Man pretends to kidnap newborn son by hacking into wireless baby monitor
Parents heard sexual expletives coming from son's room
HOUSTON – Many parents of newborns have opted to use Wi-Fi cameras to keep an eye on their baby. After a scary incident, one family's Nest Wi-Fi camera is now in the trash.
Investigators out of Harris County, Texas, are looking into a family's report that someone hacked into their Nest Wi-Fi camera network and pretended to kidnap their son, according to KPRC.
It was just before midnight on Monday when Nathan and Ellen Rigney were asleep downstairs, with their 4-month-old, Topper, asleep upstairs.
"'Hey, what is this? What’s going on?'” said Ellen.
Ellen Rigney heard beeping coming from the monitor next to her bed. She assumed it was a CO2 alert.
“Then we heard sexual expletives being said in his room,” Ellen said. “Immediate reaction was that there’s somebody in here, somebody’s in my son’s room! How did they get in there?!”
Nathan and Ellen immediately jumped out of bed and flipped on the lights. Then, a Nest camera in their room that was off suddenly turned on. A man's voice ordered them to turn the lights off.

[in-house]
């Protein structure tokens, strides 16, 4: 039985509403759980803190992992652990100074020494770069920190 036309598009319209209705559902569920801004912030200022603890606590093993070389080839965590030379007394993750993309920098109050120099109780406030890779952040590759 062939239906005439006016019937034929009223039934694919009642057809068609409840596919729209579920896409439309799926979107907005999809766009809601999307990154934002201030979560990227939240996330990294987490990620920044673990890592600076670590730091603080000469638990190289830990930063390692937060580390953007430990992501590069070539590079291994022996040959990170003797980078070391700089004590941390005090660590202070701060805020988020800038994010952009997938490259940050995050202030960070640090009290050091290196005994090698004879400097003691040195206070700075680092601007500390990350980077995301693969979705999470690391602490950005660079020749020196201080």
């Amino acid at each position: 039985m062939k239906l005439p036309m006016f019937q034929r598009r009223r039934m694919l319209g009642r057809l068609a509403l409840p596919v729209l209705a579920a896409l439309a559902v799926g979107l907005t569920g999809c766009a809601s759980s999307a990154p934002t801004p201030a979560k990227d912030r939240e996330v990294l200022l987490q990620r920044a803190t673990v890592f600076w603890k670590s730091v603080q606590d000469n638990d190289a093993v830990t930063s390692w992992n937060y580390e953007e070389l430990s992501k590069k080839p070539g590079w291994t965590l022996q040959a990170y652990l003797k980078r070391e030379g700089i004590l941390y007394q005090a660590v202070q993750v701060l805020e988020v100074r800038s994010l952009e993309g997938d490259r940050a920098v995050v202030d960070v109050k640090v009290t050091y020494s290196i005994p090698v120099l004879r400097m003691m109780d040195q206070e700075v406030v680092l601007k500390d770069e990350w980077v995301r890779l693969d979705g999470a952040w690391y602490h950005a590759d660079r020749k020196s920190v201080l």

“Then, [he] said, 'I’m going to kidnap your baby, I’m in your baby’s room,'” Ellen Rigney said.
Nathan sprinted out of the room and upstairs, where he found Topper safe and sound. That’s when Ellen remembered reading a story online about Wi-Fi camera hacking.
“We just had to figure out how to get (the Wi-Fi) shut down, and shut down fast,” Ellen said. “I kept telling [Nathan], 'He’s not in here, somebody’s hacking this.'”
The family turned off the Wi-Fi and cameras, called police, filed a police report and shared their story online.
“Wow. Turning my kid's cameras off now,” one mom responded to the Rigneys' post.
Ellen Rigney called Nest, whose representatives “were no help at all,” she said, and “did not apologize.” The Rigney's Nest cameras are now in the trash.
There is a non-Wi-Fi camera above Topper's crib that Ellen installed recently after Wi-Fi in the neighborhood starting having issues. That camera is staying put.
“It’s unnerving and unsettling,” Ellen Rigney said. “Something that is supposed to make you feel better, and instead it makes you feel the opposite, it makes you feel invaded and uncomfortable.”